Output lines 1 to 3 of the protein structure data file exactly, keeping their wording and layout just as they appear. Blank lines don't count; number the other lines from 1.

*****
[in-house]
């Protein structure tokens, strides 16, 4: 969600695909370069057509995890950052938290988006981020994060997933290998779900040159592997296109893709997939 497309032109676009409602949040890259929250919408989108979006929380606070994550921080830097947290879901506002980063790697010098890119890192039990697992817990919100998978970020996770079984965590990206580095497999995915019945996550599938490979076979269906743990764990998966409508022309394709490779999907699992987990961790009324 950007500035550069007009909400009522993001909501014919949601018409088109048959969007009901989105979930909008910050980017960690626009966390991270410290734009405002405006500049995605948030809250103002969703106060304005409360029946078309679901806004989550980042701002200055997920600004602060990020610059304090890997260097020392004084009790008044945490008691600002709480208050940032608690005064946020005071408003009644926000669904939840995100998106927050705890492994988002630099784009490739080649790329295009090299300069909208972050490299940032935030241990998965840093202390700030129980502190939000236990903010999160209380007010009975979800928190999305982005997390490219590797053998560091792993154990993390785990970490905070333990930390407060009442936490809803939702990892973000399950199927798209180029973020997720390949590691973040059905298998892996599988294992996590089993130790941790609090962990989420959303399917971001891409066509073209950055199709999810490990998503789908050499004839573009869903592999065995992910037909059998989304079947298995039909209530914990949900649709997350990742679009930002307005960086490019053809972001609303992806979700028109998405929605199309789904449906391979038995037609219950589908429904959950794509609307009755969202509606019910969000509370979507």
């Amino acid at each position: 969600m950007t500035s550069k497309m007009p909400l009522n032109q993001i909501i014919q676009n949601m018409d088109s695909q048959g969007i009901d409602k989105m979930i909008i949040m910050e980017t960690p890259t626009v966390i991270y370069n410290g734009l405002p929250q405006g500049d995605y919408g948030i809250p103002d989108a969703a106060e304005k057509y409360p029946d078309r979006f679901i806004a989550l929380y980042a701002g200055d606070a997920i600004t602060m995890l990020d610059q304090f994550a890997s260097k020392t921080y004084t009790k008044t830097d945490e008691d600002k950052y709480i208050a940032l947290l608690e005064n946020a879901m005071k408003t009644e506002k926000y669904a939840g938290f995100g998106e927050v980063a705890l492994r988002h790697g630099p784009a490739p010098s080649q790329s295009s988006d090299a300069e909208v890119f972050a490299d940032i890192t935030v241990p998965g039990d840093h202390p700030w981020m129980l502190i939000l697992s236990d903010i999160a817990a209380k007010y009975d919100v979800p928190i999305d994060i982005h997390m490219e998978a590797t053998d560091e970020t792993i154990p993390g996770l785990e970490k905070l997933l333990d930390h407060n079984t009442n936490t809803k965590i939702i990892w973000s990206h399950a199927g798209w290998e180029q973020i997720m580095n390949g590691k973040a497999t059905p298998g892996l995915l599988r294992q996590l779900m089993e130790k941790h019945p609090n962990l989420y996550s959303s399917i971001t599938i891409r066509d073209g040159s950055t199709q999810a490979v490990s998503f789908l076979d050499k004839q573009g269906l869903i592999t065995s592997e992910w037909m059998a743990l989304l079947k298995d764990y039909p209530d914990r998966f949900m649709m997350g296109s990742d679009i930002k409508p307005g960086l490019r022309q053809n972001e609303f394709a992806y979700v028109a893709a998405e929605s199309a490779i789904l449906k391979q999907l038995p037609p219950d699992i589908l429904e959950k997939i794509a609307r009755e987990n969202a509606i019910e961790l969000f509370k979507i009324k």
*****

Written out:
[in-house]
């Protein structure tokens, strides 16, 4: 969600695909370069057509995890950052938290988006981020994060997933290998779900040159592997296109893709997939 497309032109676009409602949040890259929250919408989108979006929380606070994550921080830097947290879901506002980063790697010098890119890192039990697992817990919100998978970020996770079984965590990206580095497999995915019945996550599938490979076979269906743990764990998966409508022309394709490779999907699992987990961790009324 950007500035550069007009909400009522993001909501014919949601018409088109048959969007009901989105979930909008910050980017960690626009966390991270410290734009405002405006500049995605948030809250103002969703106060304005409360029946078309679901806004989550980042701002200055997920600004602060990020610059304090890997260097020392004084009790008044945490008691600002709480208050940032608690005064946020005071408003009644926000669904939840995100998106927050705890492994988002630099784009490739080649790329295009090299300069909208972050490299940032935030241990998965840093202390700030129980502190939000236990903010999160209380007010009975979800928190999305982005997390490219590797053998560091792993154990993390785990970490905070333990930390407060009442936490809803939702990892973000399950199927798209180029973020997720390949590691973040059905298998892996599988294992996590089993130790941790609090962990989420959303399917971001891409066509073209950055199709999810490990998503789908050499004839573009869903592999065995992910037909059998989304079947298995039909209530914990949900649709997350990742679009930002307005960086490019053809972001609303992806979700028109998405929605199309789904449906391979038995037609219950589908429904959950794509609307009755969202509606019910969000509370979507």
């Amino acid at each position: 969600m950007t500035s550069k497309m007009p909400l009522n032109q993001i909501i014919q676009n949601m018409d088109s695909q048959g969007i009901d409602k989105m979930i909008i949040m910050e980017t960690p890259t626009v966390i991270y370069n410290g734009l405002p929250q405006g500049d995605y919408g948030i809250p103002d989108a969703a106060e304005k057509y409360p029946d078309r979006f679901i806004a989550l929380y980042a701002g200055d606070a997920i600004t602060m995890l990020d610059q304090f994550a890997s260097k020392t921080y004084t009790k008044t830097d945490e008691d600002k950052y709480i208050a940032l947290l608690e005064n946020a879901m005071k408003t009644e506002k926000y669904a939840g938290f995100g998106e927050v980063a705890l492994r988002h790697g630099p784009a490739p010098s080649q790329s295009s988006d090299a300069e909208v890119f972050a490299d940032i890192t935030v241990p998965g039990d840093h202390p700030w981020m129980l502190i939000l697992s236990d903010i999160a817990a209380k007010y009975d919100v979800p928190i999305d994060i982005h997390m490219e998978a590797t053998d560091e970020t792993i154990p993390g996770l785990e970490k905070l997933l333990d930390h407060n079984t009442n936490t809803k965590i939702i990892w973000s990206h399950a199927g798209w290998e180029q973020i997720m580095n390949g590691k973040a497999t059905p298998g892996l995915l599988r294992q996590l779900m089993e130790k941790h019945p609090n962990l989420y996550s959303s399917i971001t599938i891409r066509d073209g040159s950055t199709q999810a490979v490990s998503f789908l076979d050499k004839q573009g269906l869903i592999t065995s592997e992910w037909m059998a743990l989304l079947k298995d764990y039909p209530d914990r998966f949900m649709m997350g296109s990742d679009i930002k409508p307005g960086l490019r022309q053809n972001e609303f394709a992806y979700v028109a893709a998405e929605s199309a490779i789904l449906k391979q999907l038995p037609p219950d699992i589908l429904e959950k997939i794509a609307r009755e987990n969202a509606i019910e961790l969000f509370k979507i009324k």